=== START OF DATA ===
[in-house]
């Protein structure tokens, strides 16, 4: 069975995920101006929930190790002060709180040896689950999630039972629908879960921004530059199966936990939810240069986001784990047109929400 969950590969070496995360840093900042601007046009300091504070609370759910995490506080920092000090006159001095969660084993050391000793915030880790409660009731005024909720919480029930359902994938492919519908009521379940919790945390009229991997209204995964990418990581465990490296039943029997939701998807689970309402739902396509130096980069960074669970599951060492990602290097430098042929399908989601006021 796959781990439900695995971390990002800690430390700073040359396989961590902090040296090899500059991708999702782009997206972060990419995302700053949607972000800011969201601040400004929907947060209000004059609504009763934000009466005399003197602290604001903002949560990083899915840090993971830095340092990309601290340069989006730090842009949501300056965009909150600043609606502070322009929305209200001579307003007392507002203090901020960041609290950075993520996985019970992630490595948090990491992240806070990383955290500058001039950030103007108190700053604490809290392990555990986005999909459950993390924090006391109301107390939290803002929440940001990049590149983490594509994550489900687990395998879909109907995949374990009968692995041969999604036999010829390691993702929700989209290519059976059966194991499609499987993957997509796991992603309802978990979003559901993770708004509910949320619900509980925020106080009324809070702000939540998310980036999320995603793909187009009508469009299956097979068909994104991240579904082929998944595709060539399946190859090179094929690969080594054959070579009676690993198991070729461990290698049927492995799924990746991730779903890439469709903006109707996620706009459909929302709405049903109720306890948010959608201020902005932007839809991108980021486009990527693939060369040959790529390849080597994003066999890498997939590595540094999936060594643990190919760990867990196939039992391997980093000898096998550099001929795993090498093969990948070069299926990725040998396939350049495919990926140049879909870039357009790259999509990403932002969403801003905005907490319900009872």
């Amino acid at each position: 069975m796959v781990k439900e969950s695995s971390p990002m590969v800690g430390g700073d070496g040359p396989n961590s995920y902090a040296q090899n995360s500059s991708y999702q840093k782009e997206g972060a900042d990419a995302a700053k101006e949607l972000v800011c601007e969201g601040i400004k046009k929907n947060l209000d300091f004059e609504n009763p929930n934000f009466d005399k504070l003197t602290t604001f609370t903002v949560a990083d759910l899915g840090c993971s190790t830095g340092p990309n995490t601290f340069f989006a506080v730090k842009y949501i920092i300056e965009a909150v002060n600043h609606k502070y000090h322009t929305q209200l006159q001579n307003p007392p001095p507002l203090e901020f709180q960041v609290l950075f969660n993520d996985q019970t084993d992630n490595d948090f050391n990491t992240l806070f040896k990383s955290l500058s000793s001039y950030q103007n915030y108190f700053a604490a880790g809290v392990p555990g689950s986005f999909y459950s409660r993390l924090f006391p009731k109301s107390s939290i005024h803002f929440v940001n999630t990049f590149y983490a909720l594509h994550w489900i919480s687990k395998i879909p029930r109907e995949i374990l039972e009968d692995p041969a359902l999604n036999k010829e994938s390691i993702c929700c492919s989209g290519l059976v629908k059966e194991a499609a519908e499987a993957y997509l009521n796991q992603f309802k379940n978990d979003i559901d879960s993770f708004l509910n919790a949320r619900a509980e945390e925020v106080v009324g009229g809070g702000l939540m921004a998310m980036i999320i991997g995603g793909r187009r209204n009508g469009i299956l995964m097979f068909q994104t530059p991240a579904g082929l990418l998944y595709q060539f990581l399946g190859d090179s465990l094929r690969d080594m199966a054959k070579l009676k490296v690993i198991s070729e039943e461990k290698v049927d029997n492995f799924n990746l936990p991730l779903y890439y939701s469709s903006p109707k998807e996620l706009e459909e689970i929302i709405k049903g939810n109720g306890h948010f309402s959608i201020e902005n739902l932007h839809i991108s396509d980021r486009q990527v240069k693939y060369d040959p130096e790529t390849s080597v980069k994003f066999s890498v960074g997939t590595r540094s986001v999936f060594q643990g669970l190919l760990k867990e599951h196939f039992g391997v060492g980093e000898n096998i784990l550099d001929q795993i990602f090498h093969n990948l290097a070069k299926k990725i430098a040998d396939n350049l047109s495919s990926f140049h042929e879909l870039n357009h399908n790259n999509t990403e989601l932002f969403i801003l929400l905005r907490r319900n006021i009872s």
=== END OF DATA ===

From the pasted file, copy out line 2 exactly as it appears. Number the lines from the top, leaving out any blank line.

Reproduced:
């Protein structure tokens, strides 16, 4: 069975995920101006929930190790002060709180040896689950999630039972629908879960921004530059199966936990939810240069986001784990047109929400 969950590969070496995360840093900042601007046009300091504070609370759910995490506080920092000090006159001095969660084993050391000793915030880790409660009731005024909720919480029930359902994938492919519908009521379940919790945390009229991997209204995964990418990581465990490296039943029997939701998807689970309402739902396509130096980069960074669970599951060492990602290097430098042929399908989601006021 796959781990439900695995971390990002800690430390700073040359396989961590902090040296090899500059991708999702782009997206972060990419995302700053949607972000800011969201601040400004929907947060209000004059609504009763934000009466005399003197602290604001903002949560990083899915840090993971830095340092990309601290340069989006730090842009949501300056965009909150600043609606502070322009929305209200001579307003007392507002203090901020960041609290950075993520996985019970992630490595948090990491992240806070990383955290500058001039950030103007108190700053604490809290392990555990986005999909459950993390924090006391109301107390939290803002929440940001990049590149983490594509994550489900687990395998879909109907995949374990009968692995041969999604036999010829390691993702929700989209290519059976059966194991499609499987993957997509796991992603309802978990979003559901993770708004509910949320619900509980925020106080009324809070702000939540998310980036999320995603793909187009009508469009299956097979068909994104991240579904082929998944595709060539399946190859090179094929690969080594054959070579009676690993198991070729461990290698049927492995799924990746991730779903890439469709903006109707996620706009459909929302709405049903109720306890948010959608201020902005932007839809991108980021486009990527693939060369040959790529390849080597994003066999890498997939590595540094999936060594643990190919760990867990196939039992391997980093000898096998550099001929795993090498093969990948070069299926990725040998396939350049495919990926140049879909870039357009790259999509990403932002969403801003905005907490319900009872």